Mrs. Coughlin’s Ashland Trip May Be Cancelled Next Year

Nick Fischer, Opinion Editor

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There is a possibility of cancellation for next year’s Ashland, Oregon Trip that offers Woodside High School students a chance to watch renditions of Shakespearian classics.

The Ashland, Oregon Trip is, for the most part, an annual event organized by portions of the Woodside High School AS English department. The trip is offered to Woodside students ranging from 9th grade to 12th grade. It can be an amazing bonding and learning experience for students as well as students. However the journey itself is outshined by the destination: the Oregon Shakespeare Festival. The festival, since 1935, harbors eleven plays either Shakespearian or, beginning in 1960, non-Shakespearean plays on three stages from mid-February to early November. By the end of its last season in 2016, the festival has played all of Shakespeare’s plays 108 times.

Woodside is able to offer a trip to this festival starting about 30 years ago when Mrs. Keller, a  liaison between Optimists International and Woodside’s Octagon Club, organized the trip along with another teacher, Mrs. Sidley.

“About 30 years ago, Mrs. Keller and her husband started taking Advanced Standing English students to Ashland for Oregon Shakespeare Festival performances and activities,” Mrs. Coughlin, a friend of Mrs. Keller and an employee of Woodside High School, explained.

Mrs. Coughlin, a Freshmen AS English I teacher, first became acquainted with the Ashland Trip in its early stages.

“I attended once in those early days as a new teacher maybe 27 years ago.  The trip had a couple of other leaders on and off through the years, not being offered every year,” Mrs. Coughlin said.

Eventually Mrs. Coughlin became more involved and began leading the trip to Ashland along with a few other teachers.

“When I started teaching AS English I about nine years ago, I started leading the trips myself with Ms. Sidley and now Mr. Dolan,” Mrs. Coughlin said.

The students that choose to attend the trip are leave at the end of a week and are gone for about 3-4 days but return at the end of the weekend with time to start the next school week fresh.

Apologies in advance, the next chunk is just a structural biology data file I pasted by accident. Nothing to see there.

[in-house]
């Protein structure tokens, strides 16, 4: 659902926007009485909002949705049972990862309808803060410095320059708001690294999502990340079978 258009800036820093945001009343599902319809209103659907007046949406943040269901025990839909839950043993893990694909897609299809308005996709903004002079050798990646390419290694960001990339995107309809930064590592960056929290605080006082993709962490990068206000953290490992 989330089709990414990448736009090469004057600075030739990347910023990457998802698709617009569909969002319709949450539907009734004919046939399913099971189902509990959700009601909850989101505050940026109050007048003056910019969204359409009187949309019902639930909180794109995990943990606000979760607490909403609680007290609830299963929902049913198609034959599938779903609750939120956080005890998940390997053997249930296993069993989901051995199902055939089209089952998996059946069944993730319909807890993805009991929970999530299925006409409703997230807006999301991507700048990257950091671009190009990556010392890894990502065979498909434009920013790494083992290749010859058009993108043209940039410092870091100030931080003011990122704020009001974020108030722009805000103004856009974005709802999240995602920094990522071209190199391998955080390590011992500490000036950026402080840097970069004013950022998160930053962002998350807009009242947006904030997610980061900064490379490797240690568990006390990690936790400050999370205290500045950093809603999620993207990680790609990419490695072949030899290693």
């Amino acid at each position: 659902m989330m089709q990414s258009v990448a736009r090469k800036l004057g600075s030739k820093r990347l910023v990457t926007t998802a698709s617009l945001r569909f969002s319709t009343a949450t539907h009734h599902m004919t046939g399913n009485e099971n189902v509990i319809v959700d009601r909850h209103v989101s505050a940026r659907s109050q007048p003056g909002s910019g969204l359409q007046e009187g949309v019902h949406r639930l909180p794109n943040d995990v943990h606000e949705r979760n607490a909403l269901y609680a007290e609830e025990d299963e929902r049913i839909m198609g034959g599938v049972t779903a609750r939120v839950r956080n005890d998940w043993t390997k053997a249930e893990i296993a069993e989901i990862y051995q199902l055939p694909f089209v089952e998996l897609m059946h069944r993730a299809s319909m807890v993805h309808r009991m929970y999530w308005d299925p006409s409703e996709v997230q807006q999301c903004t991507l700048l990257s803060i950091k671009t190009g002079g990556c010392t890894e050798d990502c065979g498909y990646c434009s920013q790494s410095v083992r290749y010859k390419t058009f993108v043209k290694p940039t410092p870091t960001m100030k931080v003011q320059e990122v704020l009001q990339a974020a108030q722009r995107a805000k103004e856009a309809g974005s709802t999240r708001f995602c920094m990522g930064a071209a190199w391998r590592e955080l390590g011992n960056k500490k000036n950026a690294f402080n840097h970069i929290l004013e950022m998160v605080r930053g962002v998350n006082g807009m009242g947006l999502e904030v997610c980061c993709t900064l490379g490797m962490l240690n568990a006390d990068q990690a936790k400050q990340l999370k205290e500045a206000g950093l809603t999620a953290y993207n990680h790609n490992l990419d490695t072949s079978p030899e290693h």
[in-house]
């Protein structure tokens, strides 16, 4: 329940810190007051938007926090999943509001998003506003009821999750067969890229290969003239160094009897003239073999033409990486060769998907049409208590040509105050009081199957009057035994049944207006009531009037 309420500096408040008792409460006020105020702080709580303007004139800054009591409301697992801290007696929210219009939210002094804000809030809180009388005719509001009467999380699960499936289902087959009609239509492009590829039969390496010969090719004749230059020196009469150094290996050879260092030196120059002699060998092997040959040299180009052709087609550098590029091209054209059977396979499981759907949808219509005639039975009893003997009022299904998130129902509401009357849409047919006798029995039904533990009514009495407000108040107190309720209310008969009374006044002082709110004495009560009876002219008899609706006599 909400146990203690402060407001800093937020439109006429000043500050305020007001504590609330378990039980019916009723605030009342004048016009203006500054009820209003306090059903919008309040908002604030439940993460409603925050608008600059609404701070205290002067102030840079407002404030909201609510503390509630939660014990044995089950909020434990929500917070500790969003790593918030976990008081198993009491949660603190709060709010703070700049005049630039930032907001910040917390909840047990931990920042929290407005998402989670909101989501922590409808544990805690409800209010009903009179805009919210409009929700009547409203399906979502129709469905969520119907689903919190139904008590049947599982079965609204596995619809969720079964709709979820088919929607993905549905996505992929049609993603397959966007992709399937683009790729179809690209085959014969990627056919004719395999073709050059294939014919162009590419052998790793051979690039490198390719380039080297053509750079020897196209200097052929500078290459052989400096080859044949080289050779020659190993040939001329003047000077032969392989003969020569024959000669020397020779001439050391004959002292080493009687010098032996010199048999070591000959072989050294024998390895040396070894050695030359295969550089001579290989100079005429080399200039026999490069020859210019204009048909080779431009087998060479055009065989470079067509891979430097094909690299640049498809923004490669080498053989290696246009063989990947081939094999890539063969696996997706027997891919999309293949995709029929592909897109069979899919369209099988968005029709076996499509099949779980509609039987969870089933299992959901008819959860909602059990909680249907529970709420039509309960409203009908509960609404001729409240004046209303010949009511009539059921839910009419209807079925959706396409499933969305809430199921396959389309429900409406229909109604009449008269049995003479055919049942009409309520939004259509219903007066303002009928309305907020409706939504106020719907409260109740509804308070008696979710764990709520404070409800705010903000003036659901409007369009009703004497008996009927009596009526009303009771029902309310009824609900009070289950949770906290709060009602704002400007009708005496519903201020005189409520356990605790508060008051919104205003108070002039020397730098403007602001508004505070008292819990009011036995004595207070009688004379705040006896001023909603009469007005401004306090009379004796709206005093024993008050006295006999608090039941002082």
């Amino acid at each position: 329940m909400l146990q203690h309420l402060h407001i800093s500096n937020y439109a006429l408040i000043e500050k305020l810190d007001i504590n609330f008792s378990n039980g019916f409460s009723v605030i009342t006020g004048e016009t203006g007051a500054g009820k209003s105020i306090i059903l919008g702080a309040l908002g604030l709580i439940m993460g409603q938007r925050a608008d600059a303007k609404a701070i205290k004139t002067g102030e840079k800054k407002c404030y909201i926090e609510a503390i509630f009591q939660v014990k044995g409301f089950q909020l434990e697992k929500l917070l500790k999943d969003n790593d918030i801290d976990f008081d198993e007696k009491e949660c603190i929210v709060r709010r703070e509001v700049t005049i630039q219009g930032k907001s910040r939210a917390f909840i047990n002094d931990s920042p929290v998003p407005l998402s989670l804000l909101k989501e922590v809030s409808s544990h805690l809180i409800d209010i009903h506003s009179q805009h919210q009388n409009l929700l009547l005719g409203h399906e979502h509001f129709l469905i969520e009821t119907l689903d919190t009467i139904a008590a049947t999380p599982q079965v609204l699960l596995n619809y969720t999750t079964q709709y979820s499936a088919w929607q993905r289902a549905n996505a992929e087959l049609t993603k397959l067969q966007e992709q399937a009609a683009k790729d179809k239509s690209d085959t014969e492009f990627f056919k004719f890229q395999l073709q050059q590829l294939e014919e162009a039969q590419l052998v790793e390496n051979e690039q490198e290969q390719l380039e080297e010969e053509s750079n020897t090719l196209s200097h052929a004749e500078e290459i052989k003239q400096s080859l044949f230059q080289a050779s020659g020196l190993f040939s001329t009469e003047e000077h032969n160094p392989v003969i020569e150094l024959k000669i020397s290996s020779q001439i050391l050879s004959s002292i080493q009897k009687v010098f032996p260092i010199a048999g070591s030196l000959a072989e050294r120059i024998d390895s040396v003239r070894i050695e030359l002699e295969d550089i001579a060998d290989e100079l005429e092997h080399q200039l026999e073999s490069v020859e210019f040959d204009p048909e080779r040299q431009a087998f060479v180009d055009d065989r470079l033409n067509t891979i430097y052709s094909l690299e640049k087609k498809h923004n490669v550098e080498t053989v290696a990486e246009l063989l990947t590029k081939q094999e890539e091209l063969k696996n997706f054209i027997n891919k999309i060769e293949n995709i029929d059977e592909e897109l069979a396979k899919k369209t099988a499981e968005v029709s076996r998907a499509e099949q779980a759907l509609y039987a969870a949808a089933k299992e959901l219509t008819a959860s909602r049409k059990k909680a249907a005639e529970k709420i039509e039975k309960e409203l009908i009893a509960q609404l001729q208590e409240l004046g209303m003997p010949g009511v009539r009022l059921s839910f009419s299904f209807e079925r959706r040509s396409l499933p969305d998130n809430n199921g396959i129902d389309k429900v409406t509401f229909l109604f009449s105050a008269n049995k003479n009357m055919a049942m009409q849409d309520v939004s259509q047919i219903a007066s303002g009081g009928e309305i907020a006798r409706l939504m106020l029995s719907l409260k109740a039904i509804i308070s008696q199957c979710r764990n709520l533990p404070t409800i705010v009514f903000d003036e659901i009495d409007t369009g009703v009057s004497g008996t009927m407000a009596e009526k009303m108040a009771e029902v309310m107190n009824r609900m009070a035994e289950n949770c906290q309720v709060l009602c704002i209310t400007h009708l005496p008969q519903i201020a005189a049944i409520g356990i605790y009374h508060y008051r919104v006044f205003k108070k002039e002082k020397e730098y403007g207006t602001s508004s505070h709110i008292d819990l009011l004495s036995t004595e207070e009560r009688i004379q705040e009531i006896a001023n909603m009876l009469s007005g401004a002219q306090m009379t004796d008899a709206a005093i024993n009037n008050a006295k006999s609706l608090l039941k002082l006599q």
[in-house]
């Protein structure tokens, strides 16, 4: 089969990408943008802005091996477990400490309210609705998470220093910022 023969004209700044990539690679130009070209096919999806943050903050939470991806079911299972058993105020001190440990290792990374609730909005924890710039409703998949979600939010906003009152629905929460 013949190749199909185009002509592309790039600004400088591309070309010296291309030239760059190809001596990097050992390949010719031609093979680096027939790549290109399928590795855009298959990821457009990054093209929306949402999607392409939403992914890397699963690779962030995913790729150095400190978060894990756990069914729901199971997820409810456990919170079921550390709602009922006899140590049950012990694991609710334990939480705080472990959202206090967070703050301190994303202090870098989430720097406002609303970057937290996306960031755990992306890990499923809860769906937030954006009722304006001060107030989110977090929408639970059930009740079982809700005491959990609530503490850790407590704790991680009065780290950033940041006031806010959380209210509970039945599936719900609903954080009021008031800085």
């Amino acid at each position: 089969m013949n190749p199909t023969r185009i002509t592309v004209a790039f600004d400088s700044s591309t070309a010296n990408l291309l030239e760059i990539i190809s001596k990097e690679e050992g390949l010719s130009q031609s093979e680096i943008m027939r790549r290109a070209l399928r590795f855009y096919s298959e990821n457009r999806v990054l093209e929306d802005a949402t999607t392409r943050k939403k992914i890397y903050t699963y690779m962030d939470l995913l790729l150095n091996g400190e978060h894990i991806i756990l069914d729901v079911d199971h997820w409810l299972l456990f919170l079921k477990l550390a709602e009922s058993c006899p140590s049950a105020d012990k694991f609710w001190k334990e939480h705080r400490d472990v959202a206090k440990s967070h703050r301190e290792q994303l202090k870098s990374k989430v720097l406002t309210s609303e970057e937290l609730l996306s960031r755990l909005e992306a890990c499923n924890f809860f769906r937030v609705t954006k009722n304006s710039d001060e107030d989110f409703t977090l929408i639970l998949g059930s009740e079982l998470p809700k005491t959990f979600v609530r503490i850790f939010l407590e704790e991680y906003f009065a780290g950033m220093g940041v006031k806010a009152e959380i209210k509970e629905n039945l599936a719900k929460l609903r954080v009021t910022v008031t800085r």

“We drive up to Ashland, Oregon during the school day on Thursday and return Sunday afternoon,” Mrs. Coughlin stated.

Once at the festival, the students enjoy various aspects of their environment ranging from the plays themselves to each other.

“Students attend three to four plays, theater workshops, a backstage tour, and discussions with acting company members,” Mrs. Coughlin elaborated. “We also try to build community in our own group with walks together, icebreakers, and a group reflection at the end of the trip,” Mrs. Coughlin added.

The trip has many highlights that offer opportunities in learning, bonding, and just plain fun. Yet ultimately the plays themselves habitually seem to captivate the audience.

“The plays are always the highlights, of course, but students also enjoy the acting workshops at Southern Oregon University, including topics such as stage combat, stage make-up [sic], Elizabethan dance, and costuming” Mrs. Coughlin elaborated.  

The students also experience a new environment different from the community and microcosm of the Bay Area.

“Students also enjoy the beautiful small-town feeling of Ashland, the gorgeous walks in Lithia Park, and the shops,” Mrs. Coughlin said.

Nevertheless, like all good things in life, there are downsides and challenges–particularly the expenses and time-budgeting.

“The trip is expensive–about $525 for everything but lunches and dinners, but we work to provide funding so that all students who are interested in attending are able to go.  Mrs. Burbank has been very generous in allocating funding from the WHS Foundation for us to defray costs for students, and other people have donated as well,” Mrs. Coughlin explained.

Another complication to the Ashland Trip are, ironically, the students.

“Some misbehavior of trip participants ended the opportunity for many years.”

This combined with other factors can easily lead to a canceled trip… but what are the other complications exactly?

“The pre-trip planning takes tremendous time and energy, and, for those of us involved in the planning, we typically fall behind in our other responsibilities, both professional and personal.  I don’t think the students realize the huge effort required of the teachers who chaperone, including the great sense of responsibility all of us feel during the trip for the students’ safety first and enjoyment second,” Mrs. Coughlin explained.

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Mrs. Coughlin’s Ashland Trip May Be Cancelled Next Year